Mar 07, 2009
On Tuesday, Los Angeles reached a new, all-time low for voter turnout in a mayoral election. Contrary to the claim in a L.A. Times editorial that the abysmally low voter turnout was not "bottom scraping," the thirteen percent turnout was in fact as bottom of the barrel as it gets. Sure, it could get lower-but it hasn't before.
"Bottom scraping" or not, thirteen percent voter turnout for a mayoral election is hardly cause for civic celebration.
The old saying "if it ain't broke, don't fix it" comes to mind. Well, L.A.'s elections are "broke," but they're in good company. California is broke, and so is L.A.
Instead of running a seemingly endless series of expensive elections that the city can't afford and no one shows up for, how about trying something different? That something different is Instant Runoff Voting.
L.A. requires runoff elections to ensure that a candidate is elected with a majority of the vote. Historically, that has meant two separate elections held months apart. The problem, of course, is that each election costs something in the neighborhood of $8 million and voter participation drops precipitously for the second election. In 2007, for example, only six percent of voters participated in L.A.'s runoff election. By using Instant Runoff Voting, L.A. could combine two rounds of elections into one, saving millions of dollars and increasing voter turnout in the process.
Here's how Instant Runoff Voting, or "IRV" works: instead of voting for just one candidate, voters rank the candidates in order of preference-marking their first choice, second choice, third choice, and so on, on the ballot. If a candidate wins a majority of first choice rankings, that candidate is elected. If, however, no candidate receives an initial majority of first choice rankings, the candidate with the fewest first choice rankings is eliminated from the race and that candidate's supporters have their votes count for their second choice. The votes are counted again to see if any candidate has a majority. If not, the process repeats until a candidate emerges with majority support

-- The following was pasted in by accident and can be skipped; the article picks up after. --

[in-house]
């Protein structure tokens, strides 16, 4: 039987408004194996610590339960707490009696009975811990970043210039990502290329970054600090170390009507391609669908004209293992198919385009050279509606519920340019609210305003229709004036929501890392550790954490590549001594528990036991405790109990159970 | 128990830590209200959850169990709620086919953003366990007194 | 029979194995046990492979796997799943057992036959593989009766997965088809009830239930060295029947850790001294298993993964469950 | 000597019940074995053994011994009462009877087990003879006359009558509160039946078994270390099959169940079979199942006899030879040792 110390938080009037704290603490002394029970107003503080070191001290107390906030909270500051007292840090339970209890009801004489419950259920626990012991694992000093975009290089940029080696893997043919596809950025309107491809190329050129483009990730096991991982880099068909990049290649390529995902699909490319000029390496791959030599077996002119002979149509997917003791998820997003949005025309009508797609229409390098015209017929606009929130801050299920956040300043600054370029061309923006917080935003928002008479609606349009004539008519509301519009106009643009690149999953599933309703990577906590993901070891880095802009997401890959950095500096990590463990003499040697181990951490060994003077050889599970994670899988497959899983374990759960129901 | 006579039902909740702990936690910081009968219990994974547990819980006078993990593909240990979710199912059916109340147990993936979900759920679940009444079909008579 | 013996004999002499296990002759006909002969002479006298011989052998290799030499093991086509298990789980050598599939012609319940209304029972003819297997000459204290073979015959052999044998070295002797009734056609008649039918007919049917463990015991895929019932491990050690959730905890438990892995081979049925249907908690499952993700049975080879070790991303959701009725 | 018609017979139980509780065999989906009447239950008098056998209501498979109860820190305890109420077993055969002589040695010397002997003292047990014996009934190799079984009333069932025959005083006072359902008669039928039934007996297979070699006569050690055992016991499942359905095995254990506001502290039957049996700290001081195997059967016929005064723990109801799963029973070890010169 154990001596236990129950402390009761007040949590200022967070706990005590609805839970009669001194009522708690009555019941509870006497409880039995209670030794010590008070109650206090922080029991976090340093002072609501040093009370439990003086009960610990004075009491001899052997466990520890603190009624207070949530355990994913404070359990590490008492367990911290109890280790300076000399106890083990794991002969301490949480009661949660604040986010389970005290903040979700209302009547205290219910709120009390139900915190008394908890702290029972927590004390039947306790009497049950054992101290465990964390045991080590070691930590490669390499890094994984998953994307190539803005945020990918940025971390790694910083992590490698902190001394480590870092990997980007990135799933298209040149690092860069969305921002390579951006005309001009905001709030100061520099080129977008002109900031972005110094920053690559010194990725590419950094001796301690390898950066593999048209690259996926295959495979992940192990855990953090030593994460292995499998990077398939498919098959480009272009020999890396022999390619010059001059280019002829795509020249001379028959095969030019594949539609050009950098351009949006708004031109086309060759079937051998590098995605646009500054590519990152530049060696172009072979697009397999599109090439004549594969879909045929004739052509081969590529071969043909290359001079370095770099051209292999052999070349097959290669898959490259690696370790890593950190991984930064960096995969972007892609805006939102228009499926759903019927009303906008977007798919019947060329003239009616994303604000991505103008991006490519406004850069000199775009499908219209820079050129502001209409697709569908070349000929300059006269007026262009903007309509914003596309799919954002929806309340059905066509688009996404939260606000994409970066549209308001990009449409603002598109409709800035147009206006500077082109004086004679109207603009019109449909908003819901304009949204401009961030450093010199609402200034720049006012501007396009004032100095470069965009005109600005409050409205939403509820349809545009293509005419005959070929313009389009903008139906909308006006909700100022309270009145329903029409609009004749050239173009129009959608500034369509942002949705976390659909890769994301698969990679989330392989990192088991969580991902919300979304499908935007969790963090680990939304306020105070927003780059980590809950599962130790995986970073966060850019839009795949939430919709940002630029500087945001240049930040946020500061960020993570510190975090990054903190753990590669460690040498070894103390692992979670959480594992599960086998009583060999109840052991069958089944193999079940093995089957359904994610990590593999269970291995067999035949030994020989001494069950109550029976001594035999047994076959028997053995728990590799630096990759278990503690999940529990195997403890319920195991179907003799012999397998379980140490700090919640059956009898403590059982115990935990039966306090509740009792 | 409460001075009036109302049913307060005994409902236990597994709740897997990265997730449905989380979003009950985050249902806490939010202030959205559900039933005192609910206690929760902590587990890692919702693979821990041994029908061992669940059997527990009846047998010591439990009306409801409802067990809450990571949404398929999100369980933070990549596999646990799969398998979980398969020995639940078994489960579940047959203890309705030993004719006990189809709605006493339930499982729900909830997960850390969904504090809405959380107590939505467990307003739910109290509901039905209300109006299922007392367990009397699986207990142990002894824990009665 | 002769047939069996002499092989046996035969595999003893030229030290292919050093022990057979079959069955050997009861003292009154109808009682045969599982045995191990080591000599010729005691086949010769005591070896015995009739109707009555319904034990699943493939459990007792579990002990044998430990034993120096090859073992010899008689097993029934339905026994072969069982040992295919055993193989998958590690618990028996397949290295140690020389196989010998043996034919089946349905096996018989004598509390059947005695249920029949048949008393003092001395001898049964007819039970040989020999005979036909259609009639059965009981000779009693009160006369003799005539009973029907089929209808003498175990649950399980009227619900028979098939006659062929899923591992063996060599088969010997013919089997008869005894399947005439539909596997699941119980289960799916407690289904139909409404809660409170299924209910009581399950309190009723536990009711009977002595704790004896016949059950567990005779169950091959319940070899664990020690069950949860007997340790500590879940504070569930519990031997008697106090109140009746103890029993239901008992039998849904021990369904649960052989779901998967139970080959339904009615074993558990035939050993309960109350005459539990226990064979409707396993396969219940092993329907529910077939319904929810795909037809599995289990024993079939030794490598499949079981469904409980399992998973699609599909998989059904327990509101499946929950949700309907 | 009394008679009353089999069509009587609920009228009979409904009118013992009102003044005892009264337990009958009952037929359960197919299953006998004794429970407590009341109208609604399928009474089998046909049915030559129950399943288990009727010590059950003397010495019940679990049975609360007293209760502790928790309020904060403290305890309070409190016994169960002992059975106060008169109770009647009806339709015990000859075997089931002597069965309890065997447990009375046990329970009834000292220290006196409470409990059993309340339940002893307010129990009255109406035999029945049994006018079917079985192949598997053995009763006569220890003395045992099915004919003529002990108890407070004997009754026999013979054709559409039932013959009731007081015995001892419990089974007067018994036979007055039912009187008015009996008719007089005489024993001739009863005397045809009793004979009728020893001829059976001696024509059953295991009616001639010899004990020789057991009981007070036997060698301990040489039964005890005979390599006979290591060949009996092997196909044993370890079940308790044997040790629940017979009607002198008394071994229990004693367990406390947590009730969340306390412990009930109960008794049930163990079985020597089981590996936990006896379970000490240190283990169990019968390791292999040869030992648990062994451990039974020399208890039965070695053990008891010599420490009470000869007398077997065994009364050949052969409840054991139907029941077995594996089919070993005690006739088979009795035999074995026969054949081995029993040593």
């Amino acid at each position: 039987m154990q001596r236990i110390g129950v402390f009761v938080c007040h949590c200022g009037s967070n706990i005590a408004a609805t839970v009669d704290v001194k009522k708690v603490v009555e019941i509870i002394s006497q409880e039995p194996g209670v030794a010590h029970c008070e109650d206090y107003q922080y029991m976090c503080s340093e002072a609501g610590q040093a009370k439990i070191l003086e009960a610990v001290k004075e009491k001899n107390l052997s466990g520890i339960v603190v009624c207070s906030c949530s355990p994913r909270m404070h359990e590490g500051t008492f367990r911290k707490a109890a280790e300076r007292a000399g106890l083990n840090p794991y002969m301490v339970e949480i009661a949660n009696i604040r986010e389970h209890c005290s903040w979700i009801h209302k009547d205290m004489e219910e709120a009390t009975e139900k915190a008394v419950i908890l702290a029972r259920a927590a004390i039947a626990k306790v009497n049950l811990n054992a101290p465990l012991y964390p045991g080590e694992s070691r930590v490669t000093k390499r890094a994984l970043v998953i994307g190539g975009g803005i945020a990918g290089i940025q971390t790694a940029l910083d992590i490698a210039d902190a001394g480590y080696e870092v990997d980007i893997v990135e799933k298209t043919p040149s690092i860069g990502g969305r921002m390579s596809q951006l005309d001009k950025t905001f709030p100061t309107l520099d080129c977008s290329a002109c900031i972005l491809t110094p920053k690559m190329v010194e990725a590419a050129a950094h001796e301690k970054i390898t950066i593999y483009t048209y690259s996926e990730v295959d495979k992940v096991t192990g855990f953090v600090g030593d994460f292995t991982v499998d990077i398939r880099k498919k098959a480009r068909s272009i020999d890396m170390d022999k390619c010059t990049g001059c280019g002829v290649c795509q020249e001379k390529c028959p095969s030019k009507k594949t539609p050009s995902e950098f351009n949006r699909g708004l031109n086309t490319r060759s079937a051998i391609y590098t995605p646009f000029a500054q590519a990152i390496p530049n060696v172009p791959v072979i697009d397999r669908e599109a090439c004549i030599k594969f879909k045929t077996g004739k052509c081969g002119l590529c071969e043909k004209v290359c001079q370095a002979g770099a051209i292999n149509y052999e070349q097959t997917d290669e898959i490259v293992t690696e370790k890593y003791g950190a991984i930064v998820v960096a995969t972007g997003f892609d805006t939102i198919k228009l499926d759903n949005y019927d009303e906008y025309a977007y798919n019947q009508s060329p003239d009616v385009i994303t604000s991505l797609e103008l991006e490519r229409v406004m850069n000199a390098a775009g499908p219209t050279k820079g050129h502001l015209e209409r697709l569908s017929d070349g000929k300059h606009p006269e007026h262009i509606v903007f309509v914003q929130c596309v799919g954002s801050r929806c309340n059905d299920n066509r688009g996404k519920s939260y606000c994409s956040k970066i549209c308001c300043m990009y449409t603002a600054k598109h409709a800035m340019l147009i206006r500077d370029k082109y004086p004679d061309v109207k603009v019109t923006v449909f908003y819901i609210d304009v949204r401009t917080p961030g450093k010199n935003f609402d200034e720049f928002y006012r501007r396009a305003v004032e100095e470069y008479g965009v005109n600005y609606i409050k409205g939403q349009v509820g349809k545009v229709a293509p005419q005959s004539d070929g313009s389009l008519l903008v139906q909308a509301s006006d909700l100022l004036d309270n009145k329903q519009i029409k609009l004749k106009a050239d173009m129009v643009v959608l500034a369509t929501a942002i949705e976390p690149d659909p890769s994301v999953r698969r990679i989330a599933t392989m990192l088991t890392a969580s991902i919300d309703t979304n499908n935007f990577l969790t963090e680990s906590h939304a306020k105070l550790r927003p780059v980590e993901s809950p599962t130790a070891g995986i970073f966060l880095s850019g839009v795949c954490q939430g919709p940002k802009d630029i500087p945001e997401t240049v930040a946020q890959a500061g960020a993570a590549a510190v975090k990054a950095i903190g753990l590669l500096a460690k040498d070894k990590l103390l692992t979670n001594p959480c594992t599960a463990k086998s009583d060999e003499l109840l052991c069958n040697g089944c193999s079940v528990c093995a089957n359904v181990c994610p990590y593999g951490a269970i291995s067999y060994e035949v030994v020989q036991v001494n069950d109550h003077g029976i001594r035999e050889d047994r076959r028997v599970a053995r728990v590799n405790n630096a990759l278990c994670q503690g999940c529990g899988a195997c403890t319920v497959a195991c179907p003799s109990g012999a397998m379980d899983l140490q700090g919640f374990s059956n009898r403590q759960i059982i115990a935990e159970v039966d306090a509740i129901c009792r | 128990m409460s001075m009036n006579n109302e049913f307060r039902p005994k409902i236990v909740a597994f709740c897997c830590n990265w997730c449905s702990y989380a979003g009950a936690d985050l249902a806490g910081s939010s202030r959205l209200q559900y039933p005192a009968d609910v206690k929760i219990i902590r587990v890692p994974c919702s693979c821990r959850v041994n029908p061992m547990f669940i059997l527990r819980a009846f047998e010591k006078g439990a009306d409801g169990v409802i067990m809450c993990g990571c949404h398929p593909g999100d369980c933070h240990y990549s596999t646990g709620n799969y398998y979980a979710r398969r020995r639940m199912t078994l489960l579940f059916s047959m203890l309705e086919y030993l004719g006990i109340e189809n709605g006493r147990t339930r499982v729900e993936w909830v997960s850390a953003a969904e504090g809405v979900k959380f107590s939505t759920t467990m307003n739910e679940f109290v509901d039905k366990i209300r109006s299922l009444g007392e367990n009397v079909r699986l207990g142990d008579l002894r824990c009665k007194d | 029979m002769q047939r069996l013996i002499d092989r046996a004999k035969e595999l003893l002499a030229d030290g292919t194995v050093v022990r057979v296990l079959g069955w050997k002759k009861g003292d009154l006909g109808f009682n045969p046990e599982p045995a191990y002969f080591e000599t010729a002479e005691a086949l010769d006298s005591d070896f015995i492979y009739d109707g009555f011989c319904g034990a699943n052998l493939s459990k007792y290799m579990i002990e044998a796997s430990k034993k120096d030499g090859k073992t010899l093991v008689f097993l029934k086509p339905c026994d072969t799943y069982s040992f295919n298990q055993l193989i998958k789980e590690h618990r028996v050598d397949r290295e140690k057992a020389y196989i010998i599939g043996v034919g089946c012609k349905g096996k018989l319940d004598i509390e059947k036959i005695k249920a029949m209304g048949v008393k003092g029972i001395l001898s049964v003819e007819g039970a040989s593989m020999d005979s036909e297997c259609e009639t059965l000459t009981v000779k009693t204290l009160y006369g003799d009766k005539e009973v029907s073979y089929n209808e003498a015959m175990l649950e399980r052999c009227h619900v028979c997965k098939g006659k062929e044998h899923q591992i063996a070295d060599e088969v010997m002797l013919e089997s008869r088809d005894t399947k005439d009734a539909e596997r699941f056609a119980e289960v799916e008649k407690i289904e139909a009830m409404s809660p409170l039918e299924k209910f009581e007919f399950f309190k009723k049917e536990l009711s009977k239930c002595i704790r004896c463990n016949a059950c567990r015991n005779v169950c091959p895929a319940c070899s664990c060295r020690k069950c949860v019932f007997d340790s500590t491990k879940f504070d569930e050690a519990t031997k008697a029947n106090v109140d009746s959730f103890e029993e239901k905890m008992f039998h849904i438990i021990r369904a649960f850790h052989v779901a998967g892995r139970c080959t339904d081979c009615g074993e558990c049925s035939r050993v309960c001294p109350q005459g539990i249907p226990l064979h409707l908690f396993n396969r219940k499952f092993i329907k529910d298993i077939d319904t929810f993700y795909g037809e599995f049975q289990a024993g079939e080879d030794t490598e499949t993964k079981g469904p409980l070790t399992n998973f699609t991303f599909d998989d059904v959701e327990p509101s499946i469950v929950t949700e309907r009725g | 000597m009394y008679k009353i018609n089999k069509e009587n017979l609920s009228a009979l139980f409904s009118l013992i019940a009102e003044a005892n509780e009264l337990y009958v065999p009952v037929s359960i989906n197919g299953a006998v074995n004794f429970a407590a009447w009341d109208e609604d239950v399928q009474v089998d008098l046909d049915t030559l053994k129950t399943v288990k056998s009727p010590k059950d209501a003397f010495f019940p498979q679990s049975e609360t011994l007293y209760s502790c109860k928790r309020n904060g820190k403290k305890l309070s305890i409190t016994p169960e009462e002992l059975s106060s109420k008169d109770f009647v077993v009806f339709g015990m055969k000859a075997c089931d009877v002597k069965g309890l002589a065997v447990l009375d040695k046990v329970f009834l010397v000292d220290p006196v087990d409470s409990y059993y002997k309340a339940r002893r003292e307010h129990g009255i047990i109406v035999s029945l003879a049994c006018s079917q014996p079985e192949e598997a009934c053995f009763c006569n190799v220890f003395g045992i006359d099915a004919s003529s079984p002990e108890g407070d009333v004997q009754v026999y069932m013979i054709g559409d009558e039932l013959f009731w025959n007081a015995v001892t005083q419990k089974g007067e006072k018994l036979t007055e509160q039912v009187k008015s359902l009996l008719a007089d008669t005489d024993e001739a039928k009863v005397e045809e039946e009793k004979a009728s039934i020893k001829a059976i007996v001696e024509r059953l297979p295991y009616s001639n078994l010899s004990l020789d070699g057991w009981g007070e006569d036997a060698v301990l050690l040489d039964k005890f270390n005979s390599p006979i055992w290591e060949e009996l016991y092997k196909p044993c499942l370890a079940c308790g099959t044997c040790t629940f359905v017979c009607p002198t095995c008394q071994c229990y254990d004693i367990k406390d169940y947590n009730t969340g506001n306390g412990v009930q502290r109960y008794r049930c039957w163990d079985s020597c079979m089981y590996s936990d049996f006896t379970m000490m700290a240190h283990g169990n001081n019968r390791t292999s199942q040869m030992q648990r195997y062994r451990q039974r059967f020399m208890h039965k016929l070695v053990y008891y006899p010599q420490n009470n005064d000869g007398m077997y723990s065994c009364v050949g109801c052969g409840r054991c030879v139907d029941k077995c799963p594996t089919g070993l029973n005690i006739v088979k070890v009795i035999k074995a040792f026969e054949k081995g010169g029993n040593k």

Besides saving the city millions of dollars, IRV would shorten the campaign season, and save everyone-candidates, supporters and volunteers-time and money. Right now, for example, two candidates for different seats on the Community College Board, Nancy Pearlman and Angela Reddock, are gearing up for yet another campaign and another election despite winning decisive first round victories. Ms. Pearlman captured 49% of the vote; her nearest competitor won 13%. Ms. Reddock won 48%, the second place finisher took 20%. Their commanding leads notwithstanding, both Pearlman and Reddock must venture back on the campaign trail. Again.
Since switching to IRV for local elections in 2004, San Francisco has saved millions of dollars. Voters from a range of ethnic backgrounds in that incredibly diverse city have found it easy to use. What's more, in San Francisco and in Burlington, Vermont, where IRV is used to elect the mayor, observers have noted that IRV leads to more civil campaigns. That's because candidates need to court the second choice votes from their opponents' supporters, and therefore have an incentive to avoid negative campaigning.
IRV has drawn broad, bipartisan support throughout Los Angeles including: the Los Angeles Area Chamber of Commerce, the Los Angeles League of Women Voters, the Los Angeles County Federation of Labor, the Southwest Voter Registration Education Project, the Mexican American Bar Association, former Los Angeles Mayor Richard Riordan, Los Angeles Controller-Elect Wendy Greuel, State Board of Equalization Chair Judy Chu, Los Angeles County Supervisor Mark Ridley-Thomas, State Controller John Chiang, Council members Bill Rosendahl and Ed Reyes, Council President Eric Garcetti, School Board President Monica Garcia, and Community College District President Kelly Candaele.
With record low voter turnout and sky-high budget deficits, the time has come to fix L.A.'s broken elections.
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